Paris conference exhorts religious leaders to challenge ideologies that threaten peace

MWL Secretary-General Dr. Mohammed bin Abdul Karim Al-Issa attends ‘Peace and Solidarity’ conference in Paris. (Photo/Supplied)
Updated 20 September 2019

Paris conference exhorts religious leaders to challenge ideologies that threaten peace

  • The conference was hosted by the Muslim World League and the Foundation for Islam
  • Muslim, Christian and Jewish religious leaders from around the world attended the conference

PARIS: Religious leaders from more than 40 countries took part in an international “Peace and Solidarity” conference in Paris hosted by the Muslim World League (MWL) and the Foundation for Islam in France. 

The event, the first of its kind, brought together Muslim, Christian and Jewish religious leaders from around the world.

Speakers at the forum emphasized the need to challenge ideologies that threaten peace by provoking racial and discriminatory strife.

MWL Secretary-General Dr. Mohammed bin Abdul Karim Al-Issa told the conference that extremists “hold on to imaginary ideas stemming from a misunderstanding of the past and present.”

He highlighted the importance of protecting religion from political exploitation and the need to safeguard youth against extremist groups.

The MWL is keen to raise awareness inside and outside the Islamic world, including urging Muslims in Europe to respect the laws of the countries in which they live, he said.

Al-Issa called for the establishment of a new global education charter that “addresses negative phenomena, and offers effective initiatives and programs.”

The MWL joined French Catholic, Orthodox and Protestant representatives in signing the Paris Agreement for the Abrahamic Family, becoming the first Islamic organization to bring together followers of the Biblical religions under a single cooperation document.

Under the historic agreement, the parties will work to promote peace and harmony in the face of extremism, hatred and racism.

The three sides will also encourage mutual understanding between Jews, Christians and Muslims in France.

The four organizations, in partnership with the Foundation for Islam in France, declared their commitment to the principle of freedom and to educating young people.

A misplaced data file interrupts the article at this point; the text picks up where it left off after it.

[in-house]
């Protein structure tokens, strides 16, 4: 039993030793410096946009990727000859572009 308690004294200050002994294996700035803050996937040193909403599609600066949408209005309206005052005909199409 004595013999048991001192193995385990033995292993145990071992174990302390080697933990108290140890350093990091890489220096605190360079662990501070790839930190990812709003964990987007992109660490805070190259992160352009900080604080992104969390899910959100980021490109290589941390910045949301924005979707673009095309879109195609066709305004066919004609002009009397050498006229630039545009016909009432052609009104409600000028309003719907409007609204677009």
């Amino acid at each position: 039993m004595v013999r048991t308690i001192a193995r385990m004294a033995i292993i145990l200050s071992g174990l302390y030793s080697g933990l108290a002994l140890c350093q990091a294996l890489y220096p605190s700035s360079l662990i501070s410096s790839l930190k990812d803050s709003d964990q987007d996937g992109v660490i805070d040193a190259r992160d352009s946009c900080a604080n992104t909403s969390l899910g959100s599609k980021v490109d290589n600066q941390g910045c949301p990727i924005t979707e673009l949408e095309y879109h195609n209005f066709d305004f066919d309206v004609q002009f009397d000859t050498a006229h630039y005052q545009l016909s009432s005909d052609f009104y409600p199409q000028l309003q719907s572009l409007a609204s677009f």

Philippines begins termination of US deal

Earlier, Duterte said he would give the US a month to restore Dela Rosa’s visa. (AP)
Updated 25 January 2020

Philippines begins termination of US deal

  • The move comes after Washington’s refusal to issue a visa to ally of President Duterte

MANILA: The Philippines has started the process of terminating the 1998 Visiting Forces Agreement (VFA), which allows the deployment of US forces to the country to conduct military exercises, presidential spokesperson Salvador Panelo announced on Friday.
The move comes one day after President Rodrigo Duterte threatened to do away with the agreement if the US did not reinstate the visa of his political ally and former police chief, Sen. Ronald dela Rosa.
Although in a speech on Thursday night the president said he would give the US one month to restore Dela Rosa’s visa before terminating the VFA, Panelo told reporters the process had already begun.
“The President feels that we cannot sit down and watch idly,” he said, adding he had relayed the matter to Foreign Affairs Secretary Teodoro Locsin.
Locsin, in a Twitter post on Friday, confirmed he had called Defense Secretary Delfin Lorenzana “to start the process of terminating the VFA.”
Lorenzana, in a statement on Friday evening, said that he would discuss with the president “the various scenarios concerning the possible termination of the VFA, and what future actions may be undertaken by the Department of National Defense (DND) and Armed Forces of the Philippines (AFP) regarding this matter.”
The defense chief said he could understand why the president was angered by the cancellation of Dela Rosa’s visa, over alleged extrajudicial killings in connection with the government’s anti-drug war.
“It is a direct affront to (the president) being the architect of the drug war upon his assumption of office,” the defense chief said.
He noted that Duterte ordered Dela Rosa when he was installed as police chief in 2016 to launch the drug war, and promised to back him. “He is just being true to his promise,” Lorenzana stressed.
Dela Rosa himself said details surrounding the revocation of his US visa remain unclear to him. He added that it “might be related” to the anti-drug war.
The Philippines Department of Justice said it was studying the “proper procedure to terminate the VFA.”
Responses from Philippine lawmakers have been mixed.
“In the absence of a Philippines Supreme Court ruling on the president’s power to unilaterally break a treaty or bilateral agreement like the VFA, without the consent of a 2/3 supermajority vote of the members of the senate, the president can do that without the senate’s approval or consent,” Sen. Panfilo Lacson said.
Sen. Francis Pangilinan said the VFA termination would work in favor of China, and so did not come as a surprise.
According to Lorenzana: “The termination of the VFA may be unilaterally initiated by the Philippines, and it is well within the right of the government to do so if it determines that the agreement no longer redounds to our national interest.
“Such a termination does not need the approval of the Philippine Congress. All that is required is that a notice of termination be served to the US government. The termination shall take effect 180 days after the date of the notice,” the defense chief stressed.